Consuming caffeine can lead to weight loss, and now scientists have discovered why that is. Their research could pave the way for the development of new obesity treatments in the future.
Two billion people globally are now considered overweight or obese, according to recent estimates. This means that a quarter of the world population is at risk of developing devastating health conditions ranging from diabetes to cardiovascular issues and cancer.
Currently, medical interventions for obesity include pharmacological and surgical treatment, but only three drugs have been approved by the US Food and Drugs Administration (FDA) for the long-term management of obesity.
In recent years, studies have established a link between caffeine consumption and weight loss. Obesity researchers have been keen to investigate it further, but they had so far been unable to identify the underlying mechanisms.
In a study now published in the journal Nature Communications, scientists studied the activity of the adenosine receptors in the brain – receptors that are well known to be blocked by caffeine.
They worked with mice, monitoring the activity of adenosine receptors known as A1R in a brain region called the hypothalamus, which regulates energy balance in mammals. They injected high doses of caffeine directly in the brain of the animals.
"Our hypothesis was that caffeine might regulate energy balance by acting on the hypothalamus, a tiny but important structure in the central nervous system. The hypothalamus has long been known as the centre controlling mammal's energy balance. In this study, we employed several approaches, monitoring food intake and body weight, measurement of energy expenditure and the temperature of the skin," lead author Guo Zhang, from Huazhong University of Science and Technology (China), told IBTimes UK.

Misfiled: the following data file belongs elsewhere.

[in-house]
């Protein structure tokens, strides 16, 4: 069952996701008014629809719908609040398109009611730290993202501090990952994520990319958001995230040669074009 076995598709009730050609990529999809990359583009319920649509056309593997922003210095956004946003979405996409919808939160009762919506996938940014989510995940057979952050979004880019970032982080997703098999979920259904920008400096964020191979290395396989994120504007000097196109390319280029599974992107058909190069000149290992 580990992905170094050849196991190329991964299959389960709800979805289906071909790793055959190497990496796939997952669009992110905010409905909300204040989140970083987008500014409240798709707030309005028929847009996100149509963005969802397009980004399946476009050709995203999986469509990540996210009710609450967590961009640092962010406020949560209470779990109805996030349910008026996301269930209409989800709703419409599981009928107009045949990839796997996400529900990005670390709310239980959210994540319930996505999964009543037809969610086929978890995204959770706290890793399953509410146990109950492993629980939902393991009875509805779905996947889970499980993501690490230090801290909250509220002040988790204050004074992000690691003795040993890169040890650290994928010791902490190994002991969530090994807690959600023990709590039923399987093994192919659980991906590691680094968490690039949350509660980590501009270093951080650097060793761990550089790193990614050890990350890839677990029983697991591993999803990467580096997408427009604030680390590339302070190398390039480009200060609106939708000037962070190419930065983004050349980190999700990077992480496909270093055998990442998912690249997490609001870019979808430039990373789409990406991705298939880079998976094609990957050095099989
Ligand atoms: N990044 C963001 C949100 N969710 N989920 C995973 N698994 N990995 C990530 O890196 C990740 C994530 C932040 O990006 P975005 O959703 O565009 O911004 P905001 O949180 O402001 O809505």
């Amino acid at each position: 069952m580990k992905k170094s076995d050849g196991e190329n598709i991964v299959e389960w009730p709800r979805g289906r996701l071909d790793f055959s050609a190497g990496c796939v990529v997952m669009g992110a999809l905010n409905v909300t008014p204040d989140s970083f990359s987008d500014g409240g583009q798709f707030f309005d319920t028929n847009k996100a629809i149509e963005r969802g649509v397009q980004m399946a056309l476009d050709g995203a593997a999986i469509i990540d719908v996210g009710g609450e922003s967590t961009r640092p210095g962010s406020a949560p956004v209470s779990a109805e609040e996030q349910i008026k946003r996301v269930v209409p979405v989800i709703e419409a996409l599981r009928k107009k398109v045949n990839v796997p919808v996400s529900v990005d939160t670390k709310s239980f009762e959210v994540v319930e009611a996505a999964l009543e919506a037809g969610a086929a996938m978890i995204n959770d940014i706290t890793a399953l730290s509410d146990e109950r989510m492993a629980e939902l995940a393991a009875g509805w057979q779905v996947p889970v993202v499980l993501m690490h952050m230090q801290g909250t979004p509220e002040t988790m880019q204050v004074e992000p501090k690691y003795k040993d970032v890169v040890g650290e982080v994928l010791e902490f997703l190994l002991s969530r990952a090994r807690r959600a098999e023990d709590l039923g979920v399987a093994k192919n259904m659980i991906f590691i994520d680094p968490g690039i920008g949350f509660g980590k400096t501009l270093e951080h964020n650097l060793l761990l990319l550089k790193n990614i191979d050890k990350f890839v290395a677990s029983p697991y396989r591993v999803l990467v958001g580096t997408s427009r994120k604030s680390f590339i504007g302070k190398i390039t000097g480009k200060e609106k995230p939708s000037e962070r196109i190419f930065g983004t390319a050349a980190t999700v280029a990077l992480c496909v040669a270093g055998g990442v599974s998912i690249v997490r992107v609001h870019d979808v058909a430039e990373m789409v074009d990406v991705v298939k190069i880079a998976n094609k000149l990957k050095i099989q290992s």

With his team, he observed unusual brain activity in obese mice, with abnormal signalling of the adenosine receptors in the hypothalamus. After scientists administered the caffeine in their brains, this changed, and the animals' food intake was reduced and body weight decreased.
They also observed an increase in the mice's energy expenditure – the amount of calories burnt by the animals. "The results clearly show that both the peripheral and central treatment of caffeine could reduce obesity animal's body weight and appetite, while promoting the generation of heat," Zhang added.
The study thus suggests that caffeine intake and weight loss are linked, because caffeine suppresses appetite and increases energy expenditure.
There is still a way to go before these findings can be relevant to the treatment of obesity. At any rates, the method would have to be adapted to do the same study in humans, as the high doses given to the mice are indeed estimated to be the equivalent of 24 to 36 coffee cups in humans.
Scientists say that in the future, one approach could be to develop drugs targeting the adenosine receptors A1R in the brain.
"We hope that our study and future research into caffeine can help combat of obesity. However, we believe that it might be better to use our research to find more potent and specific agents targeting A1R. More research is needed to achieve this" Zhang said.
But whether these findings give way to a new generation of obesity medication or not, they are still valuable as they uncover previously unknown biological mechanisms and answer important basic science questions.
Gareth A Wallis, a senior lecturer in Exercise Metabolism & Nutrition at the University of Birmingham who was not involved with the study, told IBTimes UK: "The findings are interesting as they provide a proof-of-concept that caffeine is capable of regulating the hypothalamic A1R pathway and energy balance. But the observations are in mice, so they should be interpreted with caution before confirming that the same pathway is critically important in humans, and importantly whether the type of caffeine dose that can be consumed safely by humans can yield the benefits observed in these mice through the mechanisms proposed by the authors."